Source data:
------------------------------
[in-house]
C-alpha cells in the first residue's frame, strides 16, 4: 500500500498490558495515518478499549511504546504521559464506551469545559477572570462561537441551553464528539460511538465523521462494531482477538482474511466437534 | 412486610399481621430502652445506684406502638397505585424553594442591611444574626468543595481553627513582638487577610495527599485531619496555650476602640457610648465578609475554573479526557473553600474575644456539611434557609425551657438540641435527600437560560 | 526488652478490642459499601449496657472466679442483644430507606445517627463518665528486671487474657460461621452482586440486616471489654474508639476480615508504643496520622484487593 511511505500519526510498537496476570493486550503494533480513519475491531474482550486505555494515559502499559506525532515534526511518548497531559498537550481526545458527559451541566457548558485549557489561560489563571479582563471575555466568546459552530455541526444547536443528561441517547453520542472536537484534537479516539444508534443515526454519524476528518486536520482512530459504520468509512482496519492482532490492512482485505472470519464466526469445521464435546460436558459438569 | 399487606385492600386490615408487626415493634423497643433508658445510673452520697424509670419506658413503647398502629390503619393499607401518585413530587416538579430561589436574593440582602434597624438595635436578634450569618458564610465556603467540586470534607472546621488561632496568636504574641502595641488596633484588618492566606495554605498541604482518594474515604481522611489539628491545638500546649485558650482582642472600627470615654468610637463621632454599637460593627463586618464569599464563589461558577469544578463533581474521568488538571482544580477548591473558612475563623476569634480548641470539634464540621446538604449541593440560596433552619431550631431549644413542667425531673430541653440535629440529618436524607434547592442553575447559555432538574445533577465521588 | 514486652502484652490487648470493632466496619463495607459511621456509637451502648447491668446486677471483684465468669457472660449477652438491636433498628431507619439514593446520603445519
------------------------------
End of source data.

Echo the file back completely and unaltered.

[in-house]
C-alpha cells in the first residue's frame, strides 16, 4: 500500500498490558495515518478499549511504546504521559464506551469545559477572570462561537441551553464528539460511538465523521462494531482477538482474511466437534 | 412486610399481621430502652445506684406502638397505585424553594442591611444574626468543595481553627513582638487577610495527599485531619496555650476602640457610648465578609475554573479526557473553600474575644456539611434557609425551657438540641435527600437560560 | 526488652478490642459499601449496657472466679442483644430507606445517627463518665528486671487474657460461621452482586440486616471489654474508639476480615508504643496520622484487593 511511505500519526510498537496476570493486550503494533480513519475491531474482550486505555494515559502499559506525532515534526511518548497531559498537550481526545458527559451541566457548558485549557489561560489563571479582563471575555466568546459552530455541526444547536443528561441517547453520542472536537484534537479516539444508534443515526454519524476528518486536520482512530459504520468509512482496519492482532490492512482485505472470519464466526469445521464435546460436558459438569 | 399487606385492600386490615408487626415493634423497643433508658445510673452520697424509670419506658413503647398502629390503619393499607401518585413530587416538579430561589436574593440582602434597624438595635436578634450569618458564610465556603467540586470534607472546621488561632496568636504574641502595641488596633484588618492566606495554605498541604482518594474515604481522611489539628491545638500546649485558650482582642472600627470615654468610637463621632454599637460593627463586618464569599464563589461558577469544578463533581474521568488538571482544580477548591473558612475563623476569634480548641470539634464540621446538604449541593440560596433552619431550631431549644413542667425531673430541653440535629440529618436524607434547592442553575447559555432538574445533577465521588 | 514486652502484652490487648470493632466496619463495607459511621456509637451502648447491668446486677471483684465468669457472660449477652438491636433498628431507619439514593446520603445519